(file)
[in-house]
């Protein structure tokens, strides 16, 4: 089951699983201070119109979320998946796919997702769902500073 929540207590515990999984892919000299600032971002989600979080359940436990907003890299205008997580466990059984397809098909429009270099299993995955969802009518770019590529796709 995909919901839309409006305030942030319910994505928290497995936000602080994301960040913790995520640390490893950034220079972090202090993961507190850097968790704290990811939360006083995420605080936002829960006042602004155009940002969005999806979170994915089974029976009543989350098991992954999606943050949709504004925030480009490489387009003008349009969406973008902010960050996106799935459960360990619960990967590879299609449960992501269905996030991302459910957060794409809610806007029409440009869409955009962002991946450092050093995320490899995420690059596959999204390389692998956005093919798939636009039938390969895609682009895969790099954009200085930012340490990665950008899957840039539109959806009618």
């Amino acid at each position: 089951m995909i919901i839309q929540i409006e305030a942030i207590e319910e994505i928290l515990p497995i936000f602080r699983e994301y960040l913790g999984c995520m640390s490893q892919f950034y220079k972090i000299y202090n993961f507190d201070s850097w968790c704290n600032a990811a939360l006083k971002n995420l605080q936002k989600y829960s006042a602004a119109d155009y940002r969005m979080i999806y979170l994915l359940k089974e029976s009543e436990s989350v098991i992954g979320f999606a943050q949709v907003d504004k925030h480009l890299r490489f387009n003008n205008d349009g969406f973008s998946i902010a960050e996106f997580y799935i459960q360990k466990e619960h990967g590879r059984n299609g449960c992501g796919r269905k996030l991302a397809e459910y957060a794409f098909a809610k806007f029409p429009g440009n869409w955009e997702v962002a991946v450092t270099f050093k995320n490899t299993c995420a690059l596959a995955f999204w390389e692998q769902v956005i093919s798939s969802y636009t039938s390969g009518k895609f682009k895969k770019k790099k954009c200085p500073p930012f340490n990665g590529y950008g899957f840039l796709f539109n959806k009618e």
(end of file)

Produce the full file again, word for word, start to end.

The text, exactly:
[in-house]
């Protein structure tokens, strides 16, 4: 089951699983201070119109979320998946796919997702769902500073 929540207590515990999984892919000299600032971002989600979080359940436990907003890299205008997580466990059984397809098909429009270099299993995955969802009518770019590529796709 995909919901839309409006305030942030319910994505928290497995936000602080994301960040913790995520640390490893950034220079972090202090993961507190850097968790704290990811939360006083995420605080936002829960006042602004155009940002969005999806979170994915089974029976009543989350098991992954999606943050949709504004925030480009490489387009003008349009969406973008902010960050996106799935459960360990619960990967590879299609449960992501269905996030991302459910957060794409809610806007029409440009869409955009962002991946450092050093995320490899995420690059596959999204390389692998956005093919798939636009039938390969895609682009895969790099954009200085930012340490990665950008899957840039539109959806009618």
């Amino acid at each position: 089951m995909i919901i839309q929540i409006e305030a942030i207590e319910e994505i928290l515990p497995i936000f602080r699983e994301y960040l913790g999984c995520m640390s490893q892919f950034y220079k972090i000299y202090n993961f507190d201070s850097w968790c704290n600032a990811a939360l006083k971002n995420l605080q936002k989600y829960s006042a602004a119109d155009y940002r969005m979080i999806y979170l994915l359940k089974e029976s009543e436990s989350v098991i992954g979320f999606a943050q949709v907003d504004k925030h480009l890299r490489f387009n003008n205008d349009g969406f973008s998946i902010a960050e996106f997580y799935i459960q360990k466990e619960h990967g590879r059984n299609g449960c992501g796919r269905k996030l991302a397809e459910y957060a794409f098909a809610k806007f029409p429009g440009n869409w955009e997702v962002a991946v450092t270099f050093k995320n490899t299993c995420a690059l596959a995955f999204w390389e692998q769902v956005i093919s798939s969802y636009t039938s390969g009518k895609f682009k895969k770019k790099k954009c200085p500073p930012f340490n990665g590529y950008g899957f840039l796709f539109n959806k009618e």